Where Local and Global Appetites Collide

Choosing Delicious Fruits and Vegetables

Fruits and vegetables are the most thrown-out food in U.S. households. No matter how picky you are when you dig through those mounds of fruits and veggies at supermarkets and farm stands, you can still end up with a mealy peach or a tasteless tomato.

Yech! And what a waste of money.
 
Experts who pick out produce for some of the country’s top food markets judge ripeness based on tasting, sniffing, eyeballing, and squeezing their way around the produce department—and you can too.

ShopSmart, from the publisher of Consumer Reports, has seven tips to find the freshest produce:

  1. Taste it. The real litmus test is does it taste good? So ask for a sample.
  2. Take a sniff. Fruit should have a sweet aroma and veggies should smell fresh with no foul odors.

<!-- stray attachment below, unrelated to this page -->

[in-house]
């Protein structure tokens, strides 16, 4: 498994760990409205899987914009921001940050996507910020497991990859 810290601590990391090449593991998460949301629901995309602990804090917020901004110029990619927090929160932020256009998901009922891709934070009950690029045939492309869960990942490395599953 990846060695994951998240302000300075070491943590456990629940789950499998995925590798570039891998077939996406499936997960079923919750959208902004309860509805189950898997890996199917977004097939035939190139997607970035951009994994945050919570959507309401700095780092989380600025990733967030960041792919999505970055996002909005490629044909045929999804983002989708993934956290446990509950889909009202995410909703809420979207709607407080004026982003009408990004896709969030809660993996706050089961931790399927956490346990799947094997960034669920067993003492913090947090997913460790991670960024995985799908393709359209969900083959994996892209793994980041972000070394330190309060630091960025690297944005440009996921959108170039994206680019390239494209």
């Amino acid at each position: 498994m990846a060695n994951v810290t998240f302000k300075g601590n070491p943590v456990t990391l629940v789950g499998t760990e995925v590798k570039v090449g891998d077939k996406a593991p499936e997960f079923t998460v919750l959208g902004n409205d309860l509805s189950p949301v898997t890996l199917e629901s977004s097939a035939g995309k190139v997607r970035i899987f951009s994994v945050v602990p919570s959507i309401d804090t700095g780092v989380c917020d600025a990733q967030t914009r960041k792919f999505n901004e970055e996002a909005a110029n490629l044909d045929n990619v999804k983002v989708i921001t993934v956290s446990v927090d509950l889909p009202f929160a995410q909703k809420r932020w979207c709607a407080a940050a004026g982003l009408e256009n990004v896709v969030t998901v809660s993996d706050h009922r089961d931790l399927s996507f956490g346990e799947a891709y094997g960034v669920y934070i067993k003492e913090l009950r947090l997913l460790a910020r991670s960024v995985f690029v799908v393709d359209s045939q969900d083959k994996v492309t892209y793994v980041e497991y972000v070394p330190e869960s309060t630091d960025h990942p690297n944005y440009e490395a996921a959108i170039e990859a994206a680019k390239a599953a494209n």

3. Do the bend test. To make sure veggies such as green beans, asparagus, celery and zucchini will be crisp and fresh, bend them.  Anything that’s even slightly soft and pliable is past its prime.
  4. Give it a squeeze. The freshest, ripest produce has a slight spring to it.
  5. Weigh it in your hand. The heavier the fruit feels when you pick it up or cradle it in your hand, the more juicy it will taste.
  6. Ask what’s good. Ask the produce clerk for recommendations.
  7. Return the bad ones. With some foods, there’s no way to tell until you slice it.  Take bad produce back to the store—but make sure to check out their return policy.

The following tips have been graciously provided by ShopSmart,  the September 2008 issue. ShopSmart is part of Consumer Reports.

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